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The need for more women coaches – Interview with FCA’s Aish Ravi

New Football Coaches Australia (FCA) Executive Committee member Aish Ravi has made it her mission to inspire more women to take up coaching roles, from the community level to the highest level of sport in Australia.

Ravi, who is undertaking a Doctor of Philosophy focusing on women’s coaching education in football, believes Football Coaches Australia is an organisation that can challenge the current status quo amongst the coaching ranks.

“I think FCA has definitely got the potential to make a lot of change in the coaching and leadership space. I’m really excited to help them enact that change,” she said.

“I’m currently doing a PHD looking at women in sport. It’s really about understanding what women’s experiences are in football and why there is a lack of them, and seeing what strategies we can put in place to change that.

“I met Glenn Warry (CEO of FCA) through my involvement of working within the Victorian NPL system and he wanted me to use my knowledge and expertise I guess, in wanting to contribute to give women a voice in FCA.

“We wanted to see how we can amplify their voices, provide more exposure for them and also see how we can increase the number of women coaches.”

A VCE Business Management and Economics teacher by day, Ravi was personally introduced to coaching when she was asked to coach the school’s football side.

After completing an appropriate coaching licence course, she would go on to manage Junior NPL teams at Heidelberg United and Bayside United, before eventually being offered a position to coach the women’s senior team at Bentleigh Cobras.

“We ended up winning the championship in my first season (at Bentleigh) in 2019 which was really exciting,” Ravi said.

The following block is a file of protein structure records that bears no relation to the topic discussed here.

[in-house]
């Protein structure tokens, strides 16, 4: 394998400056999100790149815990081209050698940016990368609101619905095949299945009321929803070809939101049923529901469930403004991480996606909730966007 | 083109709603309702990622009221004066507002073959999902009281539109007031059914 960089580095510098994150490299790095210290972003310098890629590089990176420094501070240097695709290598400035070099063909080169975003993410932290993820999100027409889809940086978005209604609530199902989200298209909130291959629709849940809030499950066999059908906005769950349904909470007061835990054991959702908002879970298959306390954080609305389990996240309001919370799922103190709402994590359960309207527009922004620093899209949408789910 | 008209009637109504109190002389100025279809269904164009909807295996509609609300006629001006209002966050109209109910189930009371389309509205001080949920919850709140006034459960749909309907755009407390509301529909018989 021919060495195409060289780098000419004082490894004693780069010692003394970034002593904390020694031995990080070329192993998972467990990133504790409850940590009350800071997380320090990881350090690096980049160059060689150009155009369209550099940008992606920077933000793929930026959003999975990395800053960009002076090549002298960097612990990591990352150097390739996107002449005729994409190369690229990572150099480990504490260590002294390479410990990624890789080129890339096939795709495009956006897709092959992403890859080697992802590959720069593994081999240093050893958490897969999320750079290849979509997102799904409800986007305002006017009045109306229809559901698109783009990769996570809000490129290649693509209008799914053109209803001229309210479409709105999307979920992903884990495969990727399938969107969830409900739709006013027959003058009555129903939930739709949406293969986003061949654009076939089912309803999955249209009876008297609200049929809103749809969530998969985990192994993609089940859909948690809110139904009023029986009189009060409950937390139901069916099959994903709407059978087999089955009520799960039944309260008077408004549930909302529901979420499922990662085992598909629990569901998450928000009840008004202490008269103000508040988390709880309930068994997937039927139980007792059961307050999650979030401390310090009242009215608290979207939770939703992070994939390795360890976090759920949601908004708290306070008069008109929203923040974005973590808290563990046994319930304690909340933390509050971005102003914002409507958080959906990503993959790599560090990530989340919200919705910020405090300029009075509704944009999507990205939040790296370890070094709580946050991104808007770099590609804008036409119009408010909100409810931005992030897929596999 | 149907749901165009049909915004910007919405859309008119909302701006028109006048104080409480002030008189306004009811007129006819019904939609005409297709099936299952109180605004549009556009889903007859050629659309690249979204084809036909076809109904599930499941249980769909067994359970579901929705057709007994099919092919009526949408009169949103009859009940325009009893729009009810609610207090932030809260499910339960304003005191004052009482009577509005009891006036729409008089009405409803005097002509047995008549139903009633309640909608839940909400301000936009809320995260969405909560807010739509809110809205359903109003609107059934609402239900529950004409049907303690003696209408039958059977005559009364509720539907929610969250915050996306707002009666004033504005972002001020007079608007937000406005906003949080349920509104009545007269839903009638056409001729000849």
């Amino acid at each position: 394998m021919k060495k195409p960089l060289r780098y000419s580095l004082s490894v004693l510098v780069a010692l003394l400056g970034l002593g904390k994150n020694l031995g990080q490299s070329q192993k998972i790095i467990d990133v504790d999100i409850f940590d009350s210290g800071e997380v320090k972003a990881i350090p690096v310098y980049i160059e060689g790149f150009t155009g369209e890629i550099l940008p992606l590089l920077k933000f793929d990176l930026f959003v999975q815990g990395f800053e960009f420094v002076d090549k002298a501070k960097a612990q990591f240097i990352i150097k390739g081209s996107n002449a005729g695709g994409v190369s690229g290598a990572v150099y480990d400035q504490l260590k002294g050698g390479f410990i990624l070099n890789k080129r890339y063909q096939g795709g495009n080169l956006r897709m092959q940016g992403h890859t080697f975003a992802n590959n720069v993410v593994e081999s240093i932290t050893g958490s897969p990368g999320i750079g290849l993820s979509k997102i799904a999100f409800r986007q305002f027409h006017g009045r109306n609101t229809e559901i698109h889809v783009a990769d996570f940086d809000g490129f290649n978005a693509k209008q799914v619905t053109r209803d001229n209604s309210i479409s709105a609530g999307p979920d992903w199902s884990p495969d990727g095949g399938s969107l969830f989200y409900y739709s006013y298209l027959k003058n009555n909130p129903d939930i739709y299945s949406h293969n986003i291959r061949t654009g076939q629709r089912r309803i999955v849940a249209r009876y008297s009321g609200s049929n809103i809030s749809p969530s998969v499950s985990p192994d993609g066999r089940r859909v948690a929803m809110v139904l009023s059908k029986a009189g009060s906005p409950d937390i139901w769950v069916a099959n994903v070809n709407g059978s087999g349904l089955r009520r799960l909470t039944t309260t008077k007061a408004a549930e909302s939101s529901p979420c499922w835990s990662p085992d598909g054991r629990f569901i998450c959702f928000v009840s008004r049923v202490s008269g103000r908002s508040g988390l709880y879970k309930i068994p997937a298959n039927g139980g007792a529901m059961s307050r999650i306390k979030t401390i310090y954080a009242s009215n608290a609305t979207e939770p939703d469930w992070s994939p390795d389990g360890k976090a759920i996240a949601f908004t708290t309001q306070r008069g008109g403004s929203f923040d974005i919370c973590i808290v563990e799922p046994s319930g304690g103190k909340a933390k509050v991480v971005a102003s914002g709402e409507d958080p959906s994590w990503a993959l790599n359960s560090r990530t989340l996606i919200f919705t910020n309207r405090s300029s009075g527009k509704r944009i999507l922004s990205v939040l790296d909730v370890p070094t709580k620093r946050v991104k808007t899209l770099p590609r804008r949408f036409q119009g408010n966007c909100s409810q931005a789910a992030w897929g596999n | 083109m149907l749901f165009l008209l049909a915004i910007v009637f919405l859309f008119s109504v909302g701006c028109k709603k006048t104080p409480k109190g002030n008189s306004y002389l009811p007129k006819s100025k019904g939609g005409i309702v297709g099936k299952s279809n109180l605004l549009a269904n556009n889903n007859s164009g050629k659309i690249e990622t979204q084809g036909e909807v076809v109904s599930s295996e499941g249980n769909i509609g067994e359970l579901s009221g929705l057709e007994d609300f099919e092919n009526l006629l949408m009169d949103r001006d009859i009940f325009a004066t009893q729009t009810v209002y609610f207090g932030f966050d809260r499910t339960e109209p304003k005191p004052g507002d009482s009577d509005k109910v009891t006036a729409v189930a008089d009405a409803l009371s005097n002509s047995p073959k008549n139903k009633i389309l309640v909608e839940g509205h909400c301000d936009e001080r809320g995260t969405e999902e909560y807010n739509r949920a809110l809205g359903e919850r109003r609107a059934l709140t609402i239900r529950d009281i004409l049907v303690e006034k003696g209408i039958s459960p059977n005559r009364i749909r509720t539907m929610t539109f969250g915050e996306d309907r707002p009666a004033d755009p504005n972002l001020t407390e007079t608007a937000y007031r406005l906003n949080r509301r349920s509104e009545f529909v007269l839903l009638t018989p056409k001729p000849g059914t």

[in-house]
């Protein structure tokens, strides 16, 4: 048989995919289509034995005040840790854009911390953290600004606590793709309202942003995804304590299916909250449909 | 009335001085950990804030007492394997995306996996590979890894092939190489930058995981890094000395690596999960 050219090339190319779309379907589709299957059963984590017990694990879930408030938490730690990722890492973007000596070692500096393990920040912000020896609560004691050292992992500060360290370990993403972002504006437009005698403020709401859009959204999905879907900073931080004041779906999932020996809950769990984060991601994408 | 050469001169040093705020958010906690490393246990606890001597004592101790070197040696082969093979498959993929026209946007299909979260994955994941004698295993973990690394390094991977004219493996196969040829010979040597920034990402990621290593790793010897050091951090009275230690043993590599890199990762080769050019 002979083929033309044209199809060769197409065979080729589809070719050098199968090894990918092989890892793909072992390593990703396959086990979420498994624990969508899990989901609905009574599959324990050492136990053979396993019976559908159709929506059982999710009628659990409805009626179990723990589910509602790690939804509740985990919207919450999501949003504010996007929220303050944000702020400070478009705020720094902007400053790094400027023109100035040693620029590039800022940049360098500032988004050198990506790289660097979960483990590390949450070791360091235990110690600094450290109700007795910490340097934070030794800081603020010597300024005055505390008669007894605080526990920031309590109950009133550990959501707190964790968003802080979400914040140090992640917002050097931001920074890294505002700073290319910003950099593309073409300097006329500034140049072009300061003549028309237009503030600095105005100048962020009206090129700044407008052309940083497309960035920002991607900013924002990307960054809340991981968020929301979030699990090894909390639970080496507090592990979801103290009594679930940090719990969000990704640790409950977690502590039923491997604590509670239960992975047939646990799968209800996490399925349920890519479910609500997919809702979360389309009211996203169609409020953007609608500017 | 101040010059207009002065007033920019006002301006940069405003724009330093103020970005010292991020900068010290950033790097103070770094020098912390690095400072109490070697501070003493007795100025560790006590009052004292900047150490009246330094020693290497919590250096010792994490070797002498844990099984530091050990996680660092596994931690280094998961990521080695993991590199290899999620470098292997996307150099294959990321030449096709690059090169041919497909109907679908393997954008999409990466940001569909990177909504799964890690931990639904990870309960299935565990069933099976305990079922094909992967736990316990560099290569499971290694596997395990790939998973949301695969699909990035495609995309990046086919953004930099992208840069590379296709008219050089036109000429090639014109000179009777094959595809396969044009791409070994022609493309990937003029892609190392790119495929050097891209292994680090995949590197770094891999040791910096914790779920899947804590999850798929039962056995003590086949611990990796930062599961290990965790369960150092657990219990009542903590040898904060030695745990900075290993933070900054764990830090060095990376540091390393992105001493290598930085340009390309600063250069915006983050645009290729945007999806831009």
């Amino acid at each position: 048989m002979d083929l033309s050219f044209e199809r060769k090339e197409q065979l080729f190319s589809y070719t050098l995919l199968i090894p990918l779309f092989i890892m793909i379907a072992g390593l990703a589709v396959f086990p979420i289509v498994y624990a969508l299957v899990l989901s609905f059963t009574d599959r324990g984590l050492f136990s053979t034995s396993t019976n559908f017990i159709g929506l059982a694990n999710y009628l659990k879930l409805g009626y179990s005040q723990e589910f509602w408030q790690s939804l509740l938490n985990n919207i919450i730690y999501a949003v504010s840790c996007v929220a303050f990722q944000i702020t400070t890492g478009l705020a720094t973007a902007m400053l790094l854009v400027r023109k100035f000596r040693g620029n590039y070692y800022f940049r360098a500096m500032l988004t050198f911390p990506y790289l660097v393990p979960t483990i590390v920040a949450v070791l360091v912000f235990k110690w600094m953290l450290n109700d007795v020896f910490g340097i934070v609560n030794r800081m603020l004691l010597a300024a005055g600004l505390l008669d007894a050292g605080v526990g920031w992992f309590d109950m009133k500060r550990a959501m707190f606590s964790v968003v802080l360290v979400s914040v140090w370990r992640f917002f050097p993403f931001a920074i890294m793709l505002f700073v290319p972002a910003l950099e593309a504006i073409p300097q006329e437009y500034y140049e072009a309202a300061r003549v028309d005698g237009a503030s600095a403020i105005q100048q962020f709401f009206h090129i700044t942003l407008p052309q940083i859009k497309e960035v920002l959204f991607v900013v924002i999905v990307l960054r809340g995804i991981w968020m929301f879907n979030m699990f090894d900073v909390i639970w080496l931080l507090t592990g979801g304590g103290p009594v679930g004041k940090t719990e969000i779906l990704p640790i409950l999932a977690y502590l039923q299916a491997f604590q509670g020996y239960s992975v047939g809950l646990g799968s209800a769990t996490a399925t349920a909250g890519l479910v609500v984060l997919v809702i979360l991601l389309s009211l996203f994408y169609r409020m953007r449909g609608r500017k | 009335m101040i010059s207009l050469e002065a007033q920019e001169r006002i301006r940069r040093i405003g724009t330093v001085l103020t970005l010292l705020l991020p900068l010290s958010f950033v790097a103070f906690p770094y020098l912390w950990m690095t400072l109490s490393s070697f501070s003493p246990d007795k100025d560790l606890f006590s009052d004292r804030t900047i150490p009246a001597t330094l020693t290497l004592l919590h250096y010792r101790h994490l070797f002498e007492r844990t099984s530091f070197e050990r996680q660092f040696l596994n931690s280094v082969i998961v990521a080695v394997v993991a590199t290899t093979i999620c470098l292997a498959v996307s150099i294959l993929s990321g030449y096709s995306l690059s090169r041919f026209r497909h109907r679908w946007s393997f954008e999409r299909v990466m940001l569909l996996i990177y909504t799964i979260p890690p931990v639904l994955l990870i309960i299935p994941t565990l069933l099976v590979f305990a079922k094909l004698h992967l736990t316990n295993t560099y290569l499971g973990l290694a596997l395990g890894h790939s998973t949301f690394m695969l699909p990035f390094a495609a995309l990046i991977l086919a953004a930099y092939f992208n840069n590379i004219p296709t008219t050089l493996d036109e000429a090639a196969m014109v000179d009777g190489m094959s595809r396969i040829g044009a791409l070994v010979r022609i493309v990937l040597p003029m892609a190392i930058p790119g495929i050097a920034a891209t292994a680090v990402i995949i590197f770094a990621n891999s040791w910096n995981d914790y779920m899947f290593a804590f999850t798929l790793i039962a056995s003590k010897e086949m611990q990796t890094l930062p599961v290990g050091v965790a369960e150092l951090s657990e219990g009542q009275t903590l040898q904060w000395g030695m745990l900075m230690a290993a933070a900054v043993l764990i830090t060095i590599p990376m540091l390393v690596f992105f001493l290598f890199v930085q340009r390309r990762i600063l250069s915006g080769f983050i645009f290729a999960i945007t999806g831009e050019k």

“Now we are just trying to regroup and see if we can do the same thing this year.”

Ravi’s passion for coaching is helped by her enthusiasm for working with younger people.

“I really enjoy working with them in a holistic way, so getting to know them and understanding what their interests, motivations and desires are to help them achieve their best,” she said.

“That combined with the love of football, is really why I enjoy coaching football in particular. It’s the world game and once you understand and know that, you can talk to so many people from so many different places. It’s something I get a lot of excitement and enjoyment from.”

FCA Executive Committee member Aish Ravi.

Despite these positive experiences in football, Ravi would still see the coaching game in general dominated heavily by males, something that she believed needed to be addressed.

In response to this, she would go on to co-found the Women’s Coaching Association (WCA) last year with fellow PHD candidate Julia Hay.

“I coach football, but I also play Australian rules and cricket, so I’m quite heavily involved in the community with sport in general,” Ravi said.

“Julia has an Australian Rules background and from talking and sharing our experiences we realised that a lot of the barriers women face coaching football (from my perspective), were actually also similar to that of other sports.

“Sports such as Australian Rules, Cricket, Hockey, Netball all shared common challenges. So, we founded WCA, really to get all the sports together, not just for football.